First-generation European corn borer larvae have tunneled into stalks in most areas of Illinois, and moths that will lay eggs for the second generation will be emerging soon. In fact, if you want to keep track of development of the second generation, you can consult Table 2. To use the table, you will have to have some record of the initial capture of moths this spring, and you'll have to keep track of degree-day accumulations above a base temperature of 50 deg F. In the future, we intend to provide this information to you in an interactive fashion on the Web.|
For the most part, infestations of first-generation European corn borers in Illinois this year were not economic. However, whorl-feeding injury was significant in some fields in northeastern Illinois. Randy Kline in Kane County scouted one field that had 80% whorl feeding. Kevin Black, with Growmark, observed fields in northeastern Illinois with 100% whorl feeding. Among all crop reporting districts in Illinois, the Northeast Crop Reporting District had the highest overwintering population of corn borer larvae during the 2001-2002 winter.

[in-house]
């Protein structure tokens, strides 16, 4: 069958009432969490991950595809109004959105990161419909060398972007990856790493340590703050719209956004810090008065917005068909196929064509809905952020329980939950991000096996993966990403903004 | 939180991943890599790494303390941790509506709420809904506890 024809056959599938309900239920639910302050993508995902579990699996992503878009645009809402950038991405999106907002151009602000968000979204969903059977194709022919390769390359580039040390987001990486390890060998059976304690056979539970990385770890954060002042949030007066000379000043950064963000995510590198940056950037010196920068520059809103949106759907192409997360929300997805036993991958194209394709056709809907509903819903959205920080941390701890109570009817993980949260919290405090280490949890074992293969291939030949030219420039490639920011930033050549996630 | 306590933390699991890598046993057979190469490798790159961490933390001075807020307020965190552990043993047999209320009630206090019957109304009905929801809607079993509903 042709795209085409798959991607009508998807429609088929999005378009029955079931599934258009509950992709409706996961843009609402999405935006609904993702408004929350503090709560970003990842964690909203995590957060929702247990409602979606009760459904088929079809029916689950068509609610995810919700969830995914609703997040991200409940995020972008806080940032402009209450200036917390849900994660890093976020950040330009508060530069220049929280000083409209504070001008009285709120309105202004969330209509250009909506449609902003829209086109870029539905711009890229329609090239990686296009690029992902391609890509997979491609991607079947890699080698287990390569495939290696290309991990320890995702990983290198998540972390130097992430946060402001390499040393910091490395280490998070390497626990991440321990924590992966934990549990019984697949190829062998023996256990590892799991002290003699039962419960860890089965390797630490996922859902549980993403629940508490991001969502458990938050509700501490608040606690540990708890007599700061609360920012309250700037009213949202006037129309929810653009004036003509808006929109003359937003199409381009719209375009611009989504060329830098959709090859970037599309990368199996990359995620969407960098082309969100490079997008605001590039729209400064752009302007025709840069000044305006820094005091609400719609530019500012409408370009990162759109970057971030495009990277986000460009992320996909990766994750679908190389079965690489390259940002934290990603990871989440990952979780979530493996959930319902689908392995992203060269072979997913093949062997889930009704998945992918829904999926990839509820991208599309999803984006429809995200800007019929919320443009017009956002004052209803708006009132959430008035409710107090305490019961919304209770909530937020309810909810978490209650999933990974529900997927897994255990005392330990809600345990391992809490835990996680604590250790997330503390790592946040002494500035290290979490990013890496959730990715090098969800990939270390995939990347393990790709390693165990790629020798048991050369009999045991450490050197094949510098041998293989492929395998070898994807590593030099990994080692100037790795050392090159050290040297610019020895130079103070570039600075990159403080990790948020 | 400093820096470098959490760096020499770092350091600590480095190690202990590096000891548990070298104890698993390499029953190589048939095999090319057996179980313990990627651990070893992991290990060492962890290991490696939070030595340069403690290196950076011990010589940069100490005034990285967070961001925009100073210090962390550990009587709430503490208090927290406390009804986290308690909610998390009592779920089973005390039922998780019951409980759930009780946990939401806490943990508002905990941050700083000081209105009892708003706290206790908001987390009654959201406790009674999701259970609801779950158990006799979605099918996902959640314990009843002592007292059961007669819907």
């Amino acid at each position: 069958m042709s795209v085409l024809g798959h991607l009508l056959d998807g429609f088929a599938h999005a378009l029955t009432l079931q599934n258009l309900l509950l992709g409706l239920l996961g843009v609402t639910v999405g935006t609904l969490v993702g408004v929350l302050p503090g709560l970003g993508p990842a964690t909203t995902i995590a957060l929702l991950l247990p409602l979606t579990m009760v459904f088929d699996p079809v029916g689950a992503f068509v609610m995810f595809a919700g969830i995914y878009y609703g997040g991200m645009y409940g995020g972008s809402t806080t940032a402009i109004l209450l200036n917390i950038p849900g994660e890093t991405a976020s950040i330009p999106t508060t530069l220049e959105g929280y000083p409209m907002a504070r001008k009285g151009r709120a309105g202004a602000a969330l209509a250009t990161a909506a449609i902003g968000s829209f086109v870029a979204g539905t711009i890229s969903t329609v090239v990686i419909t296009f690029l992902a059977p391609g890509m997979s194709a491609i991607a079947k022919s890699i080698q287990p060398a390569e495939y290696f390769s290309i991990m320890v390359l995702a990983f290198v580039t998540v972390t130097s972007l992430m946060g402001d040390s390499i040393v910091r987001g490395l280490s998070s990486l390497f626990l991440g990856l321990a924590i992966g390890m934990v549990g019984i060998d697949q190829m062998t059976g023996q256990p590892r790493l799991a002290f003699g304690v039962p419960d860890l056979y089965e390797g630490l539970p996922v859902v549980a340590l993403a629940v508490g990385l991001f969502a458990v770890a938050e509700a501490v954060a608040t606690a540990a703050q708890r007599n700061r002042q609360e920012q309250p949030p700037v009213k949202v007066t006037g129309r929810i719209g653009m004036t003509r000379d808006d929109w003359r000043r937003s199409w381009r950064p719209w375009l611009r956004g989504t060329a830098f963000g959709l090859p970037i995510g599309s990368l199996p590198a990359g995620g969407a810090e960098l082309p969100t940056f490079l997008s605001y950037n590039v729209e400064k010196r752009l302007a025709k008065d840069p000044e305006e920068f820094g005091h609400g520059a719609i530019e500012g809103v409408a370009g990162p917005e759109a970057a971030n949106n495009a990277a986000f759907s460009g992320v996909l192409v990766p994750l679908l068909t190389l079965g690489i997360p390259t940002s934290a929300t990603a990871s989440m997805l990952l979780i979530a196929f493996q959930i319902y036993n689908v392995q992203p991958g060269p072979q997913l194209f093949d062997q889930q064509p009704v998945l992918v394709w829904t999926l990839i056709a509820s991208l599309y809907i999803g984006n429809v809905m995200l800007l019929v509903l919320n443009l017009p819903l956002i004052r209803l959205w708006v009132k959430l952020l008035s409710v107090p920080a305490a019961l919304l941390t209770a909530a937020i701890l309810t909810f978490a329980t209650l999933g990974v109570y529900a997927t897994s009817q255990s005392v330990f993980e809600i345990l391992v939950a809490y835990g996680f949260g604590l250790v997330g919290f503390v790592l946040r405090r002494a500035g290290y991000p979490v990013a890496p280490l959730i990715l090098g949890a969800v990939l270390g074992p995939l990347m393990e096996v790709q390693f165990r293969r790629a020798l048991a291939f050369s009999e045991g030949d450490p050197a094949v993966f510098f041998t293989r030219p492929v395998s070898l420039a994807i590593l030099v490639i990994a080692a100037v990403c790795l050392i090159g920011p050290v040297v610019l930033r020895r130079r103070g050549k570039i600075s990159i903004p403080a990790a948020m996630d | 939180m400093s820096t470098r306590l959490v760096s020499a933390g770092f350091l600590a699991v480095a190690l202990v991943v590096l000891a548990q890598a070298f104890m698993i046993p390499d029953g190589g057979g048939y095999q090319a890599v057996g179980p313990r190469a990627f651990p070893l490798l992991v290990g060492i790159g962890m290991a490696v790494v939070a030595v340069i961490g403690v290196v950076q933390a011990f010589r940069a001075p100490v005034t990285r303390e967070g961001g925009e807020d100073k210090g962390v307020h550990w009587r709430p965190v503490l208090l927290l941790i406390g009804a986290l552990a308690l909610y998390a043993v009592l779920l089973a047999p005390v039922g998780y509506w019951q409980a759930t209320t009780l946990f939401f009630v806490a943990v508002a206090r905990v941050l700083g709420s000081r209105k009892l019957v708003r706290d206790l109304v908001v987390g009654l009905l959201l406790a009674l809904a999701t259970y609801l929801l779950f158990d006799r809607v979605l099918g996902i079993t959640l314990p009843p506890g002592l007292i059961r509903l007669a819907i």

If European corn borers survived through the first generation, we will have to watch carefully during development of the second generation. Our records indicate that a large second generation may develop during the summer after seemingly small populations of first-generation borers occurred during the spring. The survival of European corn borers will depend on weather and the effects of natural enemies and disease organisms. With other insect concerns right now, let's hope Mother Nature helps us out a bit here.--Kevin Steffey